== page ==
62. Niall Williams, History of the Rain. 6/16. A young woman, the narrator of the story, is ill with cancer. She lies in an attic bedroom in County Claire and writes the story of her family. For the first 150 pages or so, I thought this was going to be the romanticised sit-com version of rural Ireland. Each character has endearing traits and eccentricities, but somehow manages to bear up under hardship and survive with a wise quip to put trouble in its place. I almost gave up on it, but then the book metamorphosed into something else. It becomes a book about the power of stories to help us survive life and death. "Only through story can we tolerate death," says the young woman narrator, and the book is an illustration of that and the transforming power of storytelling.  Deserves a careful re-reading.

63.  Declan Hughes, All the Things You Are. 6/18. Another Irish mystery writer who sets his novels in the United States, in this case Wisconsin. Decent work.

64. Shakespeare, The Winter's Tale. 6/22. Arden edition, ed. John Pitcher. Nice job of editing. Pitcher regards the play as a romance, meaning a happy but unrealistic ending to what begins as a tragedy. It is one way of knitting together the two halves of the play, and Pitcher makes a convincing argument for it (as he does for the coasts of Bohemia being one of Shakespeare's jokes).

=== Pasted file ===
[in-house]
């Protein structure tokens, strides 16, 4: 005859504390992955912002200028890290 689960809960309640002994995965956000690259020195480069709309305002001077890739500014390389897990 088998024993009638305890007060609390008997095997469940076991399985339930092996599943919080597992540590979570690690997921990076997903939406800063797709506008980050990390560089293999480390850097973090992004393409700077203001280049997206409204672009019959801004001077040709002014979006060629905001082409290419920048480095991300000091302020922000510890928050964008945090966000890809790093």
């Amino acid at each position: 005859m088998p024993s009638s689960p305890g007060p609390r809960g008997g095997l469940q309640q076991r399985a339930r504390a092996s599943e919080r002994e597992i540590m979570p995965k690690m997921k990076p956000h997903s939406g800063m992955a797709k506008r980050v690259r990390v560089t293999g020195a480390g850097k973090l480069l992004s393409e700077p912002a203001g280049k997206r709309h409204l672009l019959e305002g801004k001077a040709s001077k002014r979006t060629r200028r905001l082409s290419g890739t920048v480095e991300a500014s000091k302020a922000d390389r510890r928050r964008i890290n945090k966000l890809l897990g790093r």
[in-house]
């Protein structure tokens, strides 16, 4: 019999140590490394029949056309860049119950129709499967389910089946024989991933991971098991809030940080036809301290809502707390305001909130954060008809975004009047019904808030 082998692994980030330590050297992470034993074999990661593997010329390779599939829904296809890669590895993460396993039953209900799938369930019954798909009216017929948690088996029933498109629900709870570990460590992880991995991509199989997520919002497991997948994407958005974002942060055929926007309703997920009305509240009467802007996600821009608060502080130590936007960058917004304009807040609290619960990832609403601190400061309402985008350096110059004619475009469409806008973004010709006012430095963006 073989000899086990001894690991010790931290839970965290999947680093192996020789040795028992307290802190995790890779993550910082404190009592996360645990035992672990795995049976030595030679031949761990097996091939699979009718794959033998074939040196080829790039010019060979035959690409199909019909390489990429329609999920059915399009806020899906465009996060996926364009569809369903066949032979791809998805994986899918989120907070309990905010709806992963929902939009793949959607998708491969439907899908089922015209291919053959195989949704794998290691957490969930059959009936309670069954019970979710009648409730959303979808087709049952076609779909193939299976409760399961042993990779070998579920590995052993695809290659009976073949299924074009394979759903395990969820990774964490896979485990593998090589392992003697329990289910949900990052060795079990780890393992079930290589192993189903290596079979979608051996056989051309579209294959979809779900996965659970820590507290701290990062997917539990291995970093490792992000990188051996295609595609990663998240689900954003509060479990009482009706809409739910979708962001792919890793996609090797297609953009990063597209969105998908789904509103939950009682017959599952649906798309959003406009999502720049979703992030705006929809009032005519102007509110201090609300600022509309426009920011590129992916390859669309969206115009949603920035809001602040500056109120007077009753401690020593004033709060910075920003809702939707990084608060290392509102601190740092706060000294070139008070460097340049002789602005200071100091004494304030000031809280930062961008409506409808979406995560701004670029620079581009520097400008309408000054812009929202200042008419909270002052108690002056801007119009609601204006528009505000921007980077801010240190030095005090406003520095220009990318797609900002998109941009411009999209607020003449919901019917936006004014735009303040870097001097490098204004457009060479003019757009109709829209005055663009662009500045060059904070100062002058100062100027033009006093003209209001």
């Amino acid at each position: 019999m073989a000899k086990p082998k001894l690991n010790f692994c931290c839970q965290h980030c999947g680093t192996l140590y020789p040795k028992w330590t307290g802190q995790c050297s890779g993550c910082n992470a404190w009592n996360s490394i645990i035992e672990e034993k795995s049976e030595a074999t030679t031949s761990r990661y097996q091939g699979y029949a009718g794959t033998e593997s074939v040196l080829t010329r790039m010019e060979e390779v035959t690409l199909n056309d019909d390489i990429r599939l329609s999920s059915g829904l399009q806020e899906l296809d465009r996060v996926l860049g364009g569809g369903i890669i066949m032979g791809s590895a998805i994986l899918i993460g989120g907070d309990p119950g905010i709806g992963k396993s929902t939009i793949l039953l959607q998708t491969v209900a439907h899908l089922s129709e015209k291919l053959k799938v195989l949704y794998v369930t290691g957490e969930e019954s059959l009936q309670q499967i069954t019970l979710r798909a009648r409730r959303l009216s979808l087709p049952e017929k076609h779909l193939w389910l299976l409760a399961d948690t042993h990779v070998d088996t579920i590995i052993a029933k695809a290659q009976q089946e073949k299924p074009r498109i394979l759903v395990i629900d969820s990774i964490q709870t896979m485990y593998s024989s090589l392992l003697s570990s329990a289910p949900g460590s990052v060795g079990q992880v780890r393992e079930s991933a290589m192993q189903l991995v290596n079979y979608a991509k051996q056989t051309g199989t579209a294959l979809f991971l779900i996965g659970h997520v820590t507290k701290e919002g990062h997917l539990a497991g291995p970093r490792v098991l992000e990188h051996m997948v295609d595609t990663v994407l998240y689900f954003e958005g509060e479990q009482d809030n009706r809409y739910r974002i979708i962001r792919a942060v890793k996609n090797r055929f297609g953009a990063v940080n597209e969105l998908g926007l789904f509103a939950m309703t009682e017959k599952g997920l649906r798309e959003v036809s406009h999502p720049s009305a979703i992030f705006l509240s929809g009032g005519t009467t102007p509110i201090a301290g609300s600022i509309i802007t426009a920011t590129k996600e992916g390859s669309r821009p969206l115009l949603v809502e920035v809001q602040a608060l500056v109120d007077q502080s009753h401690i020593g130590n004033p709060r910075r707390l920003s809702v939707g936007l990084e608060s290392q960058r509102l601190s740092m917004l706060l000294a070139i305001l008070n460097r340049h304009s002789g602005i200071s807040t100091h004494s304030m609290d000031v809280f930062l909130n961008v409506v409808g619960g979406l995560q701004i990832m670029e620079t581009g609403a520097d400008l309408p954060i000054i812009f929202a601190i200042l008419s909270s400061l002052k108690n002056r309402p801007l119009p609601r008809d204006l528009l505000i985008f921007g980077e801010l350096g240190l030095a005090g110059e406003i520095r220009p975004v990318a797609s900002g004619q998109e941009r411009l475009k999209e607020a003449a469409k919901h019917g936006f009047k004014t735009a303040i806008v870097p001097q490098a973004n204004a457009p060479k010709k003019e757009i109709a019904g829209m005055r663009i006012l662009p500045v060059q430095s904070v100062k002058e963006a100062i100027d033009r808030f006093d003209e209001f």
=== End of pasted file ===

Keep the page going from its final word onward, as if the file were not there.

Leontes certainly is one of the most psychologically cruel people in Shakespeare. He makes Othello look almost sane. His instant "cure" upon hearing of Hermione's and Mamillius's deaths is not quite convincing, but he has to grow sane and remorseful at some point. Since his remorse is needed for the denouement but is not a focus of the action, it makes sense to get it over with quickly. I find the character of Autolycus a mystery. He does perform minor plots function, but those could have been handled by the other characters. He just seems there to provide some comedy and lots of song--perhaps it was among other things Shakespeare's way of utilizing one of the actors in the troupe and for lightening what is otherwise an intense drama. Polixenes's anger at his son's infatuation with a "shepherdess" now seems almost as insane as Leontes's jealousy, but it reflects contemporary notions of an improper marriage across class boundaries. I wonder what 17th-c. audiences made of Paulina's machinations in faking Hermione's death (the interpretation that seems right to me) and in bullying Leontes into regret and a pledge not to remarry.